A like-kind exchange occurs when an investment property or business is exchanged for a similar (or like kind) property or business. Internal Revenue Code section 1031 allows one to avoid recognizing any gain or loss on the exchange transaction. The basic rule of this type of exchange is:
- The assets must be of a similar nature; and
- The owner must use both the original and replacement assets for the same purpose
If a different type of property or a cash payment is made as part of an exchange, then the value of these unrelated items are to be recognized as a taxable gain. However, any portion of the transaction for which there was a like-kind exchange still qualifies under the like-kind exchange rule.
Several other points regarding like-kind exchanges are:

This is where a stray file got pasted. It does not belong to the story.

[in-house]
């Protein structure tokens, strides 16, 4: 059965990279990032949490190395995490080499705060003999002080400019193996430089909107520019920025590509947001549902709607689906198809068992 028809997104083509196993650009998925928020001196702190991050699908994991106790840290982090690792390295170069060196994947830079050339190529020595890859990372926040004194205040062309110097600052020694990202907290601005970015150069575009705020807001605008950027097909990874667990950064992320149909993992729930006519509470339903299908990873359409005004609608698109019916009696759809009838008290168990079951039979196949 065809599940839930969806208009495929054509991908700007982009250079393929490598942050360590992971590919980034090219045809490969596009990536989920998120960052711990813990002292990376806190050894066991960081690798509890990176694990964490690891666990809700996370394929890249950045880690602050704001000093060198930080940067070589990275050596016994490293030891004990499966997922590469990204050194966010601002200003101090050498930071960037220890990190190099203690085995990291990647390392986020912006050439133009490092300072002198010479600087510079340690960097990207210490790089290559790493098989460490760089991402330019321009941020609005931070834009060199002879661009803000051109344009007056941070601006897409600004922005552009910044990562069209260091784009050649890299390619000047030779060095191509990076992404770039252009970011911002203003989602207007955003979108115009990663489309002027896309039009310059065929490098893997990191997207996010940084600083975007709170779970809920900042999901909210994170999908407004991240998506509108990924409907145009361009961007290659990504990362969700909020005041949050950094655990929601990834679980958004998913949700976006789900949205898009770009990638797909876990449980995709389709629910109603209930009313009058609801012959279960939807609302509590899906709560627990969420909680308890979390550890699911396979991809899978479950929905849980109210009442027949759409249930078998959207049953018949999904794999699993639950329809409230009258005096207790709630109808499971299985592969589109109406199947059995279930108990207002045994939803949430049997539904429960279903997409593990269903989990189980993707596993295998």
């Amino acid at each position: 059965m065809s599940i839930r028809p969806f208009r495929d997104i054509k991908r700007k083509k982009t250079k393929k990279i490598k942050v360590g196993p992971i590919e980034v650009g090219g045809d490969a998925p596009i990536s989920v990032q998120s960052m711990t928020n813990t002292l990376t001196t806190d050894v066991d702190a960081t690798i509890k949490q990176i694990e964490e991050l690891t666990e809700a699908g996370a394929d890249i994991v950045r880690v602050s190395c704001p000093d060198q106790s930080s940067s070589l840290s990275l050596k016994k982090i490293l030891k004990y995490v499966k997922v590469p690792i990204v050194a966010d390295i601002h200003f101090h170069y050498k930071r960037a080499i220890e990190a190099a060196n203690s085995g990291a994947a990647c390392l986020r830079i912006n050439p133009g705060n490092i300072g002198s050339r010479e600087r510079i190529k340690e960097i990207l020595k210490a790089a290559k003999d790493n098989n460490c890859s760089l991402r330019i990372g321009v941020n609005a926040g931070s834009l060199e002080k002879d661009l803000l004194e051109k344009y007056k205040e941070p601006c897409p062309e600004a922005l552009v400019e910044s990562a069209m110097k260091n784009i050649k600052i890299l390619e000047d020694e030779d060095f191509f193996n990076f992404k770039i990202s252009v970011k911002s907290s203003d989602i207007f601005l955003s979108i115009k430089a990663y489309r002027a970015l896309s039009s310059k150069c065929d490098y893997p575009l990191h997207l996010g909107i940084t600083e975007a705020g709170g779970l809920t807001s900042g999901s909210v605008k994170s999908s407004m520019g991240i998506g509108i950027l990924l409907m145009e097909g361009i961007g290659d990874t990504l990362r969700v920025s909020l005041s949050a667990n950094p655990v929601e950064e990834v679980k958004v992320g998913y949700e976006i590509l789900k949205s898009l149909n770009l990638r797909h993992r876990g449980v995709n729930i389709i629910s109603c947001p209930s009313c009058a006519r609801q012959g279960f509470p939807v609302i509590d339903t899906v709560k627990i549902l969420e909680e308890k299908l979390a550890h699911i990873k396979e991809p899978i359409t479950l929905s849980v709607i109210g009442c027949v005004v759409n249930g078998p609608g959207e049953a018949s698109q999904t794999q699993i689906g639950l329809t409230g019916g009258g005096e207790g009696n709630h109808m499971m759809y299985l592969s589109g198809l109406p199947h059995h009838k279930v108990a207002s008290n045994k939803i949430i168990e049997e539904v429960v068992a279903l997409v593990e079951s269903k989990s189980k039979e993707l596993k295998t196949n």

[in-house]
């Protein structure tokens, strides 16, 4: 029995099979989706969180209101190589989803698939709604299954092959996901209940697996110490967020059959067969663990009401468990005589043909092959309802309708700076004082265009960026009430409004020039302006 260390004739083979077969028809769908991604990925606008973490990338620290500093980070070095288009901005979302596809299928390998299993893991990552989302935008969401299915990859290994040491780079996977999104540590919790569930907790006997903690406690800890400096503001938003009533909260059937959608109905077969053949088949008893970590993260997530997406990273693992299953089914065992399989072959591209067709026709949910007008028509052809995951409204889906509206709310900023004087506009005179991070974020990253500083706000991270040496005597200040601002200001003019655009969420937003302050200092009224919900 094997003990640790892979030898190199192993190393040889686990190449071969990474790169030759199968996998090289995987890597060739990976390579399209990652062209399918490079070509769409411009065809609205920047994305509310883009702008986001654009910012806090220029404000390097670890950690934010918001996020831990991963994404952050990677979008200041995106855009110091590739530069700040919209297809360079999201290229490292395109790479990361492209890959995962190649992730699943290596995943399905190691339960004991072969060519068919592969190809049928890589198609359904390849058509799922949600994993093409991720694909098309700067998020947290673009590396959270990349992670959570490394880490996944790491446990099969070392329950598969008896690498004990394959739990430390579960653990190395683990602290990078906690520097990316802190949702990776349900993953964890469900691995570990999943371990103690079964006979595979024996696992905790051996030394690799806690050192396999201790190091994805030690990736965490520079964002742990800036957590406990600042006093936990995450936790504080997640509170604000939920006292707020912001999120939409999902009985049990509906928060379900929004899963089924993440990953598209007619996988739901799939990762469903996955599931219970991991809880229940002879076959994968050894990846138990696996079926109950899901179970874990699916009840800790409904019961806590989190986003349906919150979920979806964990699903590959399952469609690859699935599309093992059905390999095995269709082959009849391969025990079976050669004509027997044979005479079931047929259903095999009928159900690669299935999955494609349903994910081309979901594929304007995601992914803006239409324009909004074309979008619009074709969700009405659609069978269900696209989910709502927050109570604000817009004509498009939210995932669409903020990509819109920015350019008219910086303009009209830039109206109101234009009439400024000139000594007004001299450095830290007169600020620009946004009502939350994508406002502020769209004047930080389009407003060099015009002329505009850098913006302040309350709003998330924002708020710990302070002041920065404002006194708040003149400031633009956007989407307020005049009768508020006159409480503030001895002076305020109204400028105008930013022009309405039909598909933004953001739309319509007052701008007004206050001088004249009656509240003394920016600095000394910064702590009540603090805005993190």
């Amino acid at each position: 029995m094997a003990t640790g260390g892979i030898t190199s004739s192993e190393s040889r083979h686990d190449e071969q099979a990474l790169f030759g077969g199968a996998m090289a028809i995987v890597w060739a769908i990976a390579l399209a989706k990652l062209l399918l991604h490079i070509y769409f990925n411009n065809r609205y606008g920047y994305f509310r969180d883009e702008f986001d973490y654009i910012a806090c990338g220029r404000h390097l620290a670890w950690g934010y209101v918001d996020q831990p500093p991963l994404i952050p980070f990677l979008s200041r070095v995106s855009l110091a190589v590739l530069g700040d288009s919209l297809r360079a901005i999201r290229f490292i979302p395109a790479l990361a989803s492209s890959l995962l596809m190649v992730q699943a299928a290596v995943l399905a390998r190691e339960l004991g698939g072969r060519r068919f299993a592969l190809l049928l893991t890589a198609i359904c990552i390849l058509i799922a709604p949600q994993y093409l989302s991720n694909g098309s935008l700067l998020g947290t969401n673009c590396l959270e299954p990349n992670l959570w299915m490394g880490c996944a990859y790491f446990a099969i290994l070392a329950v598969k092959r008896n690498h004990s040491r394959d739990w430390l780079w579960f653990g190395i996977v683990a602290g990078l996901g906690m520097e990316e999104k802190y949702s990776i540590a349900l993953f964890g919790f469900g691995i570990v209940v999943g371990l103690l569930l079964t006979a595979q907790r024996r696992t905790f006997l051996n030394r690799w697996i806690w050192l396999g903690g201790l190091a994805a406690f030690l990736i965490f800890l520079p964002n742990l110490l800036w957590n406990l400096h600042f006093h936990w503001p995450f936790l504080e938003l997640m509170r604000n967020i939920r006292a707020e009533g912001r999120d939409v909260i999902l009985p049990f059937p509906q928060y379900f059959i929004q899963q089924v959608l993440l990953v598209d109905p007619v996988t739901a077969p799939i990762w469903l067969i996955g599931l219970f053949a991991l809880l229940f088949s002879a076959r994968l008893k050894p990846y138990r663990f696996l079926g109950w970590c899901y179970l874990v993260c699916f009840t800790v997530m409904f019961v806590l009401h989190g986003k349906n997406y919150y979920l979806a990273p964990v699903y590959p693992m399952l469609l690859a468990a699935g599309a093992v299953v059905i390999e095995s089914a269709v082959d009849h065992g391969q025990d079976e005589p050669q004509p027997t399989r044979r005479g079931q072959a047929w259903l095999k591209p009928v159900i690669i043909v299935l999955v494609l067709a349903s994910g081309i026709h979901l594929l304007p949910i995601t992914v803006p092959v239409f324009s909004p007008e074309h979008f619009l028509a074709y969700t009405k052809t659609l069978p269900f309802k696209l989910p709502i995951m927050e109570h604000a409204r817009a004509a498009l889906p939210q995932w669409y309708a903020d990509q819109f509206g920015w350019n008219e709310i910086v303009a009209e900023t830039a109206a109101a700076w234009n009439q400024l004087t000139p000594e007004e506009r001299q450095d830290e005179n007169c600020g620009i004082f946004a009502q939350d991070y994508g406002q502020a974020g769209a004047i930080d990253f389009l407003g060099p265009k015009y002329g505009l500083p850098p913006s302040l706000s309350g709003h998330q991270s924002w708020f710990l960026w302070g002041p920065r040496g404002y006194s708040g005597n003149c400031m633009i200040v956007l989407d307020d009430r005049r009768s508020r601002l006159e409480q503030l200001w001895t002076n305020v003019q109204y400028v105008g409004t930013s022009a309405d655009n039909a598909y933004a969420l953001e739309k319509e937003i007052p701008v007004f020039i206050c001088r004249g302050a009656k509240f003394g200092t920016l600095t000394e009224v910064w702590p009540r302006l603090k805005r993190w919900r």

- It cannot be applied to an exchange of securities, partnership interests, or inventory.
- It cannot be applied to the exchange of real property where the outgoing property is located within the United States and the replacement property is located outside of the country.
It is allowable to have a deferred exchange of assets that still qualifies as a like-kind exchange. This "Starker" transaction (also known as a 1031 tax deferred exchange) only applies if the replacement property has been identified within 45 days of the asset transfer date and:
- The earlier of the date when the replacement property is received; or
- The due date of the tax return for the tax year in which the transfer initially took place.
During this interim period, a third party retains the cash or other proceeds from the disposition of the first property in an escrow account, and then acquires the replacement property on behalf of the seller and shifts ownership of that property to the seller.